Big Brother Is Watching and Listening: If You Live In These States Cops Can Track Your Cellphone Without a Warrant
Which states can track your cellphone location without a warrant? Well, it depends. When one considers how Black people are overly policed and excessively monitored, it is an important question that deserves some answers.
The ACLU has put together an interactive map which tells the story, state by state. The states with absolutely no warrant requirements for cell phone tracing location are Texas, Louisiana, Mississippi, Alabama and Georgia. Interestingly, all of these states are in the South, states in the former Confederacy.
The states with the strongest warrant requirements for tracking cellphones are California, Maine, Minnesota, Montana, New Hampshire and Utah, with courts requiring warrants for both historical and real-time calls.
Massachusetts protects one’s cellphone location data for historical tracking but not real-time tracking. In addition, other jurisdictions, including Illinois, Indiana, Maryland and New Jersey require a warrant only for real-time tracking. In the remaining states, there is no binding authority on the status of your privacy protections, and your cellphone location information is not protected.
The ACLU notes that in Florida, state and federal courts are at odds over the issue. Meanwhile, in a number of states there are cases pending: Alaska, Arizona, Hawaii, Idaho, Kentucky, Michigan, Nevada, North Carolina, Ohio, Oregon, South Carolina, Tennessee, Washington and West Virginia.
Forbes reported this week that the U.S. Supreme Court declined to hear a case on the legality of cellphone location data retrieved without a warrant, which means the privacy of individual citizens is now left in the hands of lower courts. The case arose from 2012, when prosecutors used cellphone data from Metro PCS to connect Quartavious Davis, who is Black, to locations of a series of armed robberies in southern Florida.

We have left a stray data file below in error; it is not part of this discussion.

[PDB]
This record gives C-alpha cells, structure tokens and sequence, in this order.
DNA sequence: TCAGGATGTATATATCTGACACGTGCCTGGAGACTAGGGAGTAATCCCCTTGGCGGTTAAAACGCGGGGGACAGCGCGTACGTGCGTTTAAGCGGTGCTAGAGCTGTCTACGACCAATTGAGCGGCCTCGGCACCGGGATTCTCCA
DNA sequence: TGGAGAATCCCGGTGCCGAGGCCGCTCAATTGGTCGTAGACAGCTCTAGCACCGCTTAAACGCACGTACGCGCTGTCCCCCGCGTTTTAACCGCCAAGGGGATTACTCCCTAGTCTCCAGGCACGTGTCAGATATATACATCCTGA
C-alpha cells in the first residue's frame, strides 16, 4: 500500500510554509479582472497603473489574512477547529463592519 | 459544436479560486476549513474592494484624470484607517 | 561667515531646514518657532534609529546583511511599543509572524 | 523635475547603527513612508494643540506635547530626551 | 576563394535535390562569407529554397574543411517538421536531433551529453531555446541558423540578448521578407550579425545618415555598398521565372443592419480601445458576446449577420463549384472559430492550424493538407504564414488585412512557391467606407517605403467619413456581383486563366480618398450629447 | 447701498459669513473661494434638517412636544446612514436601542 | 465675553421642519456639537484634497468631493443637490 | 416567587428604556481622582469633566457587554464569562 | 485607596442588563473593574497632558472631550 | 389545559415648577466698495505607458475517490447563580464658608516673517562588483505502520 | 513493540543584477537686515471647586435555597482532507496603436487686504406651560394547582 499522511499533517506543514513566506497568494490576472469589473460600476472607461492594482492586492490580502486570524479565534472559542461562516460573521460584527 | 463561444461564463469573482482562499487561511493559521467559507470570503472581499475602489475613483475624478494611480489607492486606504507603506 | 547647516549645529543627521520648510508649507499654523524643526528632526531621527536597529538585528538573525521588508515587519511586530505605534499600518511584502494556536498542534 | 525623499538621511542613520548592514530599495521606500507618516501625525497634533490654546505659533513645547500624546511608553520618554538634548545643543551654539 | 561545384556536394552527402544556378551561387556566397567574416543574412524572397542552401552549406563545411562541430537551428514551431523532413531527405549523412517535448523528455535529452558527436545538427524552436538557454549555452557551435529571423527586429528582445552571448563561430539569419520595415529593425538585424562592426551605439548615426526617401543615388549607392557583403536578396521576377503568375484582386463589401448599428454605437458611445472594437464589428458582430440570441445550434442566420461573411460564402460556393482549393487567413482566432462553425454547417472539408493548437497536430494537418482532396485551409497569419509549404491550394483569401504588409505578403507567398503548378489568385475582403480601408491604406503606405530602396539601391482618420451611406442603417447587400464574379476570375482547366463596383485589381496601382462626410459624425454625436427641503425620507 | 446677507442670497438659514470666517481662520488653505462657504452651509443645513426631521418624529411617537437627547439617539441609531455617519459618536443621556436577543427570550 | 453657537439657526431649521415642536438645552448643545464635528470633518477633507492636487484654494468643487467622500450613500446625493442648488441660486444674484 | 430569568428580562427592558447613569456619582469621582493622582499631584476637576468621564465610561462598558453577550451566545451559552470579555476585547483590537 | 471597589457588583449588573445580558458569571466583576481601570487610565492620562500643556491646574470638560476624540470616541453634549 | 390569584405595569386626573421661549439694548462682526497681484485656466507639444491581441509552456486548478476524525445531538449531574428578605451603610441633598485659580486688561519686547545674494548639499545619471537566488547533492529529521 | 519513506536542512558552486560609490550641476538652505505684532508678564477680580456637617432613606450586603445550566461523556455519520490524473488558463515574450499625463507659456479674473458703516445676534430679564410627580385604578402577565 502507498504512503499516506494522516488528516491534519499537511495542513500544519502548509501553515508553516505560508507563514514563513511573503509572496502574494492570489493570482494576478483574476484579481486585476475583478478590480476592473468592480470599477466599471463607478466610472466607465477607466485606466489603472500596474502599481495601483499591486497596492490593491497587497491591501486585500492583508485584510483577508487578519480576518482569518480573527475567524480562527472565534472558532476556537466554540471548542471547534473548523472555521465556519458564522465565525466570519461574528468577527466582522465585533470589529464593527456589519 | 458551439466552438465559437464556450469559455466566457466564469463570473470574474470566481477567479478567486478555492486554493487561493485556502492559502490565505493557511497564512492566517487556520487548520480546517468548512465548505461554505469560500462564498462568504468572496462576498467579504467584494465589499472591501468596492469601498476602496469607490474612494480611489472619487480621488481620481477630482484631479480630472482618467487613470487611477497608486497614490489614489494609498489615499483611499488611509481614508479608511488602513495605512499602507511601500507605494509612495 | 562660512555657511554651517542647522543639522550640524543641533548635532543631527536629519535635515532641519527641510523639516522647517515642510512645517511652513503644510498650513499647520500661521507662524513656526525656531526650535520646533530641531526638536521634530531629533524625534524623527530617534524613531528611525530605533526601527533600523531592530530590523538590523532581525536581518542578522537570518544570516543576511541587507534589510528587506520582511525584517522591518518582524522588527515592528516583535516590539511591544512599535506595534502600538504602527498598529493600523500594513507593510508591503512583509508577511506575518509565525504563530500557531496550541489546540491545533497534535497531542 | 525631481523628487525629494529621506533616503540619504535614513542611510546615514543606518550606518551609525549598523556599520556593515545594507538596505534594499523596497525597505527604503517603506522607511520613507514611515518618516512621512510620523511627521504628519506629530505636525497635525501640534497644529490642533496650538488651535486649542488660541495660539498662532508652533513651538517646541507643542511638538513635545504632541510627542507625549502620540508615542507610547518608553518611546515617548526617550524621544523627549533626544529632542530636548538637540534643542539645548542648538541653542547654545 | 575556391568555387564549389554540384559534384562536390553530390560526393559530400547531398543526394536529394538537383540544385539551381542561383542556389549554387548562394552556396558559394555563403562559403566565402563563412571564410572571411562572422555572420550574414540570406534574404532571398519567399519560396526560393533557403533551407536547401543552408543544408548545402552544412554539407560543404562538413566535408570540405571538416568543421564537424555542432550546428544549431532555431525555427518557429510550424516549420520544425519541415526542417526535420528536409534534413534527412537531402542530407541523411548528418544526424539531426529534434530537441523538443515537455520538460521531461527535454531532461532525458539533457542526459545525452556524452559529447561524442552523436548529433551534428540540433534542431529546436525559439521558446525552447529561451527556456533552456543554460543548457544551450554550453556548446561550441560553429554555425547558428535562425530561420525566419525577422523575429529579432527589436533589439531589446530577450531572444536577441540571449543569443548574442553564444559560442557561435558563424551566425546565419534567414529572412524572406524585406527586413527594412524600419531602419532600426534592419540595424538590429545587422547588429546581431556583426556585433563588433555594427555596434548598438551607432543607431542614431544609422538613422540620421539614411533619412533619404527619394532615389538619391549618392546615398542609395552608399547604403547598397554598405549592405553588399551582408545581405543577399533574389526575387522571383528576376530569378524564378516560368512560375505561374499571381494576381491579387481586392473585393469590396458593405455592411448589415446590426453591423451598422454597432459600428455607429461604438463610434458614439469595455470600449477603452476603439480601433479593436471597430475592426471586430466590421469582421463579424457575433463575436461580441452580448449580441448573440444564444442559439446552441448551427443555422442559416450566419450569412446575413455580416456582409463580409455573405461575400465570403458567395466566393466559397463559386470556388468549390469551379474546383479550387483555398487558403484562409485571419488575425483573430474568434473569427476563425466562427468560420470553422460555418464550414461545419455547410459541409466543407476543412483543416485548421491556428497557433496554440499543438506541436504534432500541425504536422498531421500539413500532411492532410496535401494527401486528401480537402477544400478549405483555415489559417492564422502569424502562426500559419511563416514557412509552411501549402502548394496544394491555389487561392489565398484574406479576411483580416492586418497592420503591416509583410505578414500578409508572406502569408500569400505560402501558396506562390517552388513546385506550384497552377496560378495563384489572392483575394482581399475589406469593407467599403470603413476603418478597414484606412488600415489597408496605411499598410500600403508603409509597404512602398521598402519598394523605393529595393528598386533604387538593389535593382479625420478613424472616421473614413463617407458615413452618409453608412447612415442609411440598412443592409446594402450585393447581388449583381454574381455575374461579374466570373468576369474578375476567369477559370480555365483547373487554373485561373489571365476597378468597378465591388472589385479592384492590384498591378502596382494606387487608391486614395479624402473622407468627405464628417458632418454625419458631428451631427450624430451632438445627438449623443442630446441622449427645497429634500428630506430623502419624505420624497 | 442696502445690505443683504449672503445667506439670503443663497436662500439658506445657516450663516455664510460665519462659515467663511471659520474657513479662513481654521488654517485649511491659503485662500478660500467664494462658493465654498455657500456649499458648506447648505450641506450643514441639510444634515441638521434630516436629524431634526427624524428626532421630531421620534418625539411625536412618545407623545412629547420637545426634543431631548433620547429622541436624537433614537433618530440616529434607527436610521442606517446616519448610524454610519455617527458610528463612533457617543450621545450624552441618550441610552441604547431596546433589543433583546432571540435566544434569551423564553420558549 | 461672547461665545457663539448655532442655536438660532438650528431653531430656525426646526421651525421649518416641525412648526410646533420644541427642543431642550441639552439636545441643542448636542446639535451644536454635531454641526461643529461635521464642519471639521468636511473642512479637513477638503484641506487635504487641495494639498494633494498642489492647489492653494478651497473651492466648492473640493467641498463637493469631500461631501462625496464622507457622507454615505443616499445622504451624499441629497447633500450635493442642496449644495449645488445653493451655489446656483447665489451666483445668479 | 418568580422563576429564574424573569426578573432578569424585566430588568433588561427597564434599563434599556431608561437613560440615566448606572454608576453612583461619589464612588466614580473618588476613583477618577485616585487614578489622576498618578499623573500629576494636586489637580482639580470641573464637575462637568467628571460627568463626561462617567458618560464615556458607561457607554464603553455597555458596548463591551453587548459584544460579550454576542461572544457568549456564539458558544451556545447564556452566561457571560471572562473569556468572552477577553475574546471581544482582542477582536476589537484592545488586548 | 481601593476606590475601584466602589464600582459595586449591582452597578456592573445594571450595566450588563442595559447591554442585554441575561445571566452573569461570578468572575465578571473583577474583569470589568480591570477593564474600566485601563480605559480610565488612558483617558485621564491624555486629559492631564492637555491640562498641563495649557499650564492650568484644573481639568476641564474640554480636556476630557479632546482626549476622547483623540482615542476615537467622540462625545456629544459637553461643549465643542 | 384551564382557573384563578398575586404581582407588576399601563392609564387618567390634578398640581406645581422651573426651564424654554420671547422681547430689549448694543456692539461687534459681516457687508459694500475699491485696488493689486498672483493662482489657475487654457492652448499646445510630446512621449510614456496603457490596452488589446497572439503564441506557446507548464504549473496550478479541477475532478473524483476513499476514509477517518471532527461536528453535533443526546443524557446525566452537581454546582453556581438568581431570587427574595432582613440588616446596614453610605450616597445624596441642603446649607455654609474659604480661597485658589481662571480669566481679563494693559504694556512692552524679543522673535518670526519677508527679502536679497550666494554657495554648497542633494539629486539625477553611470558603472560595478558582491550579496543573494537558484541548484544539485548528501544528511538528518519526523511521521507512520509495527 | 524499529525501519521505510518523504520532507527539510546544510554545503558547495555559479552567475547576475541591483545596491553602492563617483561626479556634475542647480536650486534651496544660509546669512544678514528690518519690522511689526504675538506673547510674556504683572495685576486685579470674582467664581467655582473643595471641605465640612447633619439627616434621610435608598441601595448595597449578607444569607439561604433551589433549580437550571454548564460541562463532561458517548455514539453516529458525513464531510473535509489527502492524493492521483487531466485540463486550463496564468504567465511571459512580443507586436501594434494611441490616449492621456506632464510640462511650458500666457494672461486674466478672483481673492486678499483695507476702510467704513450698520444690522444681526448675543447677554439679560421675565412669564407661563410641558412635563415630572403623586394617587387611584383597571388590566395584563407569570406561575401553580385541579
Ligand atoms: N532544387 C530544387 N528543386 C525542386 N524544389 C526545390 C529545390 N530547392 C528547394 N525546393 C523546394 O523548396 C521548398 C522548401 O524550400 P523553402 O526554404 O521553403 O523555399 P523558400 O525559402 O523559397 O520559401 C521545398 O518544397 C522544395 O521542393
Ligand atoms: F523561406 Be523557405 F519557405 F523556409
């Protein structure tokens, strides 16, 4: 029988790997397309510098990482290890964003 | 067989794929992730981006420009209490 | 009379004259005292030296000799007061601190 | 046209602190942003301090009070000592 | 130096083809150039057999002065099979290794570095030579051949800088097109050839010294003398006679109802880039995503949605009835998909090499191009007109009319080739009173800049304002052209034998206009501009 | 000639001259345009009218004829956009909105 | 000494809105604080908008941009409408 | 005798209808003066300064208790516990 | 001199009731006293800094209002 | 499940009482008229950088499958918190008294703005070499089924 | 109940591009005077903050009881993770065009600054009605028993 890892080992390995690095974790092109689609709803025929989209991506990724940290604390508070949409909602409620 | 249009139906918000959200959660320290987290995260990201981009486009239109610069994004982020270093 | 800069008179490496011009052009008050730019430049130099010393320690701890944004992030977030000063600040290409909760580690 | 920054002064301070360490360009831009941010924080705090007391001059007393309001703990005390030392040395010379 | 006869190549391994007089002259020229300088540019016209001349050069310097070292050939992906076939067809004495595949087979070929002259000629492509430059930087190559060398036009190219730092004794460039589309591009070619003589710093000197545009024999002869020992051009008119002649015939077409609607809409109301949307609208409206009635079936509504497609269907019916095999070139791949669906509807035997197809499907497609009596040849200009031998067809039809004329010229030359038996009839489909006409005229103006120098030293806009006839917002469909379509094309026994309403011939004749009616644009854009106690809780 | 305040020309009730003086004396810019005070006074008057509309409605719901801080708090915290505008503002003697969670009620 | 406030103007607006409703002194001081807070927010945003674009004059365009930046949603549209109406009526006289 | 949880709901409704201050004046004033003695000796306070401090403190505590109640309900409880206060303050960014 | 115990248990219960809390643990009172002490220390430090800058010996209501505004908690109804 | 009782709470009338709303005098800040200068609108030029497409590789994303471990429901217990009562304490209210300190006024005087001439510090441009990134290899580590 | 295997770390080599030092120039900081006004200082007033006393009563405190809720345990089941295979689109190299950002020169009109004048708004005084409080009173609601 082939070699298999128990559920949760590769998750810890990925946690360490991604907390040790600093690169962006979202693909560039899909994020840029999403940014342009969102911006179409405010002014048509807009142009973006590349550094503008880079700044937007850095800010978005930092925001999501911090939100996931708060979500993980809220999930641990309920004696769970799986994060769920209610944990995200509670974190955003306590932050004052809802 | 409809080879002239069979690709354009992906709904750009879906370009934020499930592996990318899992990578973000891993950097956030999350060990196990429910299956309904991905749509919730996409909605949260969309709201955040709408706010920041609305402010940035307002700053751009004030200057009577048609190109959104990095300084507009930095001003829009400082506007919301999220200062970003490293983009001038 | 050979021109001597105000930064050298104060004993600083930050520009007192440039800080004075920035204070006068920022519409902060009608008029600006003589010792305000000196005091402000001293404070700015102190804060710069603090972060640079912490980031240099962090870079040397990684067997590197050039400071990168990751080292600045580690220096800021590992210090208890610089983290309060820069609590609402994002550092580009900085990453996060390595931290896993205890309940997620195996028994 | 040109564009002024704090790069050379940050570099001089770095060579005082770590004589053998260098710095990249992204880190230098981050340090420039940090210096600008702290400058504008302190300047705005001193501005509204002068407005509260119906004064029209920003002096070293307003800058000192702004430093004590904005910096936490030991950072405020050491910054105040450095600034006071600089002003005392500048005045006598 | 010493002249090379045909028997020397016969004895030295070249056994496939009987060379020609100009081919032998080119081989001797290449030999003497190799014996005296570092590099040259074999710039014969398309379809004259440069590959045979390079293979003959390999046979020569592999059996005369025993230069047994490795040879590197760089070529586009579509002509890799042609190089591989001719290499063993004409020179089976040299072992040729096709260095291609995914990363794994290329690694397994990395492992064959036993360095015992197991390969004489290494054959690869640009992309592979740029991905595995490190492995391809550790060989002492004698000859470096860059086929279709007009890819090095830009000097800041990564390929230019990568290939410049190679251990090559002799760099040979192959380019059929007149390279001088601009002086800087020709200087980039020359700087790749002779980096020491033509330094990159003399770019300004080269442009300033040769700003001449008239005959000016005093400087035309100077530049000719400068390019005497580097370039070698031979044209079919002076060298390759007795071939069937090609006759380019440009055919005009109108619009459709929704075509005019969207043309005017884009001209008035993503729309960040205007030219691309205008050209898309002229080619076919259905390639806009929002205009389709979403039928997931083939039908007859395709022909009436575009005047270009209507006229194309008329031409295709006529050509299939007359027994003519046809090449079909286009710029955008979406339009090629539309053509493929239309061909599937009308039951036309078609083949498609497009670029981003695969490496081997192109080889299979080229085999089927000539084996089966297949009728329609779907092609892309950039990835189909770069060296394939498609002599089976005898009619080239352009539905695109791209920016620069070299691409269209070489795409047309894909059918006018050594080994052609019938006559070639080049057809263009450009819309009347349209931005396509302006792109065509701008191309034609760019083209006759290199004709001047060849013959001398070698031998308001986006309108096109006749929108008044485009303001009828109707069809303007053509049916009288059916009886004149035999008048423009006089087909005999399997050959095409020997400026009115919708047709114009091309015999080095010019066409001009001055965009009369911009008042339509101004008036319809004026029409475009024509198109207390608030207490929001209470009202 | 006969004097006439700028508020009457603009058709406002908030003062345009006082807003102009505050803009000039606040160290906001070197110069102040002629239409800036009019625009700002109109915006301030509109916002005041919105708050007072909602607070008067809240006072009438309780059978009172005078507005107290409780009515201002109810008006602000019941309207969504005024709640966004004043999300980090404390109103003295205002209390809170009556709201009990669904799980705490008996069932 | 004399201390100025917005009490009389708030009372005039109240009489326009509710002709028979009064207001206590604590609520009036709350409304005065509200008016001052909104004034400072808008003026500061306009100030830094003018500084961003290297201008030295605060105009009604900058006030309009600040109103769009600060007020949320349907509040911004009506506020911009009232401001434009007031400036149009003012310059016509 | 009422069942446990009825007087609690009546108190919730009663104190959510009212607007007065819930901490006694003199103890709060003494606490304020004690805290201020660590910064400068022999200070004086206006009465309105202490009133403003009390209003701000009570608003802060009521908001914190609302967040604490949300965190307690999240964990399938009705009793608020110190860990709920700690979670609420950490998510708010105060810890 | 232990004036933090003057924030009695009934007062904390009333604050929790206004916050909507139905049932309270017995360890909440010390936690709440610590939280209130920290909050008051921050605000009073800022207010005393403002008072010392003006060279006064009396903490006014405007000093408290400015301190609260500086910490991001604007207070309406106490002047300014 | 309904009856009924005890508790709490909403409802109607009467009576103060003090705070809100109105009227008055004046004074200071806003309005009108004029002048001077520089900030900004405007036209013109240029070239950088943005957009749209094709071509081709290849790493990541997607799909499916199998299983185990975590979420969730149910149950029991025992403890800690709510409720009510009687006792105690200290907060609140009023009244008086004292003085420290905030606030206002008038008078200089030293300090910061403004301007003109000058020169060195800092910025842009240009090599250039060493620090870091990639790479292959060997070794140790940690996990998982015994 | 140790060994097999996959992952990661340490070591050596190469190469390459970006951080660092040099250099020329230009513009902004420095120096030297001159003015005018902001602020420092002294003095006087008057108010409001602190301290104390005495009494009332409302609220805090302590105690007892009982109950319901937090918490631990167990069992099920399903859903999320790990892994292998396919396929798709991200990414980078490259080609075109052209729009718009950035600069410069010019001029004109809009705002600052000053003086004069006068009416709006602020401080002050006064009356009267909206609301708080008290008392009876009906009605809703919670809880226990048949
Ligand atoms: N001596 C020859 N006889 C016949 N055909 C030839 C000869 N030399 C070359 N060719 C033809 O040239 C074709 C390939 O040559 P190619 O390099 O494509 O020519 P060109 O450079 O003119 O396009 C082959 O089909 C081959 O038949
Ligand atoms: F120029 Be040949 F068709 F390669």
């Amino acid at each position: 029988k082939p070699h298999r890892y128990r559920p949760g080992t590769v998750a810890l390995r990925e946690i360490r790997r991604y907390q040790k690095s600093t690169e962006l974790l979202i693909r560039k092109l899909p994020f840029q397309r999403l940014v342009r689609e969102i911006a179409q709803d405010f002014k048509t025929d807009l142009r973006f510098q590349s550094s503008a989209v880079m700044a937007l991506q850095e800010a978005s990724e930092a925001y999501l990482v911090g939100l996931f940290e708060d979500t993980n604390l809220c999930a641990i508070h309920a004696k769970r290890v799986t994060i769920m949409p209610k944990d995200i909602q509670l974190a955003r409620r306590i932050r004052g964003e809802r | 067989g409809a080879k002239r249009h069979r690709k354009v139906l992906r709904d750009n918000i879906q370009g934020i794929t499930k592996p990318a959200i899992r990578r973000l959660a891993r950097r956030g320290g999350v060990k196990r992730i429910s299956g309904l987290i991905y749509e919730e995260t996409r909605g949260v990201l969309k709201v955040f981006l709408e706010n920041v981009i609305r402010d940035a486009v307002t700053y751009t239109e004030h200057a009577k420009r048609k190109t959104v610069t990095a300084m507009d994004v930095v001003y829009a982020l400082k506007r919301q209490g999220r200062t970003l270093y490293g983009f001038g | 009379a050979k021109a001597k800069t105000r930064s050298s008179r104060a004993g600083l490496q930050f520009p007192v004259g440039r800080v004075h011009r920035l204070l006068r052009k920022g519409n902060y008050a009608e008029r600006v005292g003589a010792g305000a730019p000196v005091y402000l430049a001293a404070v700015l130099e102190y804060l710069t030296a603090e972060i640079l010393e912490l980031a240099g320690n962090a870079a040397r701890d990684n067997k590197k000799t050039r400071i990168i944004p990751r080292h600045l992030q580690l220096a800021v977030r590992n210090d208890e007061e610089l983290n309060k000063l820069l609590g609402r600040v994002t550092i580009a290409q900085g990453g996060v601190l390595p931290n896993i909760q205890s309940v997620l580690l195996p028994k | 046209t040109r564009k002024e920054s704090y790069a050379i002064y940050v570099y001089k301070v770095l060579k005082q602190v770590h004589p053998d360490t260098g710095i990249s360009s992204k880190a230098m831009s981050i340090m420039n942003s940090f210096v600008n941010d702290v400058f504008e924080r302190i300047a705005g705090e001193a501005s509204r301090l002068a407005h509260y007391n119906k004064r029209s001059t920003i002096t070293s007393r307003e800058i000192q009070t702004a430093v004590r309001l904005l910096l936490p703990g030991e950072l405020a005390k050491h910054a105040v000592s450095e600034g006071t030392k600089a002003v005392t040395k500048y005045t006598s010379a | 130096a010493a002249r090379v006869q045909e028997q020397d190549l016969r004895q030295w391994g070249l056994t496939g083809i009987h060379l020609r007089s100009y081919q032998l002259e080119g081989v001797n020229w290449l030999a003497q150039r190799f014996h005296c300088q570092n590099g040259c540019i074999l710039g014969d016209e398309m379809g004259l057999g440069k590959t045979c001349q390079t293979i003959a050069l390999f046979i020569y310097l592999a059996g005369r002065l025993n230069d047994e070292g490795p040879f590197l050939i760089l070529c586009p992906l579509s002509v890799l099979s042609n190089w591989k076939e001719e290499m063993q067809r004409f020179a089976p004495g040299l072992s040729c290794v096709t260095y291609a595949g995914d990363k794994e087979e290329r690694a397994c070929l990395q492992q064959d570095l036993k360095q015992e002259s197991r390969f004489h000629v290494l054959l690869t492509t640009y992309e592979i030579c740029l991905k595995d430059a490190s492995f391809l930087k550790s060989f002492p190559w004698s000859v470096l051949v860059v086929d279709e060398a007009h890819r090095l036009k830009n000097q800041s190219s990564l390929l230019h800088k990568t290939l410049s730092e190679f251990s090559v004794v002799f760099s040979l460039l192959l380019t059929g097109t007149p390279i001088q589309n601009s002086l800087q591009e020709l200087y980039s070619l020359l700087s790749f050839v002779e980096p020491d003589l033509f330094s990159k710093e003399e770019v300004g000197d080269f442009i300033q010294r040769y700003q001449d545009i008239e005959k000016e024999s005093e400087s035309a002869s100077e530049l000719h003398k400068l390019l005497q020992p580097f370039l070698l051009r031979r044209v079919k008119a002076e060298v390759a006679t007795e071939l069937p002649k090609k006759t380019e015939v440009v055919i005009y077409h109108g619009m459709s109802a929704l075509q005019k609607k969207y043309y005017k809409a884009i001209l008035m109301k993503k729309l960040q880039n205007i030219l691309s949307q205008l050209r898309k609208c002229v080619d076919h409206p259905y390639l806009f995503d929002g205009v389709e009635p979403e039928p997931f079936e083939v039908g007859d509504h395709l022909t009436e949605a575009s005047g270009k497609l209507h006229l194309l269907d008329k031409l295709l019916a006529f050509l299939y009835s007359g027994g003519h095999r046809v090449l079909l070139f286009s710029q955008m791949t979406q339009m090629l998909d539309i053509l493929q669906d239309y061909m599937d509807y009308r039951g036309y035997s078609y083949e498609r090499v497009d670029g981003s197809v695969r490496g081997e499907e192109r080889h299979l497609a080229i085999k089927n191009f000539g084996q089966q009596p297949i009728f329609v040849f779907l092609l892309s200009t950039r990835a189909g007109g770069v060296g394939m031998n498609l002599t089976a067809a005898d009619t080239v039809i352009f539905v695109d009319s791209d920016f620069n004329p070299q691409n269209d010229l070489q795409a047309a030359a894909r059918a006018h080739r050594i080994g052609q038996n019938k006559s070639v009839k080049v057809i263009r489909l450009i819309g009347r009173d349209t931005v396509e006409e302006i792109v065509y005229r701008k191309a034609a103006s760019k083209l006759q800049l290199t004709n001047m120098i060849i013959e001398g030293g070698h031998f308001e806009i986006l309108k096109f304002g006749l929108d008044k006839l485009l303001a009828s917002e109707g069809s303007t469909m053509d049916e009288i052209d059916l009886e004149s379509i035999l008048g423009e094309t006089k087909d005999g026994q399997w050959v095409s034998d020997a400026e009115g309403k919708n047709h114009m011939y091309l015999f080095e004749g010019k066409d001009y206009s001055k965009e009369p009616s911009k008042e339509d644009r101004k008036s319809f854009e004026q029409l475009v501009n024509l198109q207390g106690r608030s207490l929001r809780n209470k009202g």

Davis was convicted by a district court as a result. Davis’ attorneys and privacy advocates made the case that the action by officials was an unreasonable search and seizure and a violation of the Fourth Amendment, and wanted a ruling that law enforcement agencies should be required to establish probable cause before wireless companies and other third parties hand over such data. However, the 11th U.S. Circuit Court of Appeals ruled that officials did not violate Mr. Davis’ Fourth Amendment rights. Since the Supreme Court refused to hear the case, the appeals court ruling stands for now, but may be waiting to hear a case from the 4th Circuit federal appeals court which contradicts Davis’ case.
In a similar case, United States v. Graham, a three judge panel ruled that law enforcement needs a warrant to obtain cellphone location data from a third party.
“The Appellate Court held that Davis did not have a reasonable expectation of privacy in his cell site location information,” said Jennifer Lynch, senior staff attorney with the Electronic Frontier Foundation, to Forbes. “What that means is that according to the 11th Circuit, the Fourth Amendment of the U.S. Constitution doesn’t protect your location information when it is stored with a third party provider, like a cellphone provider.”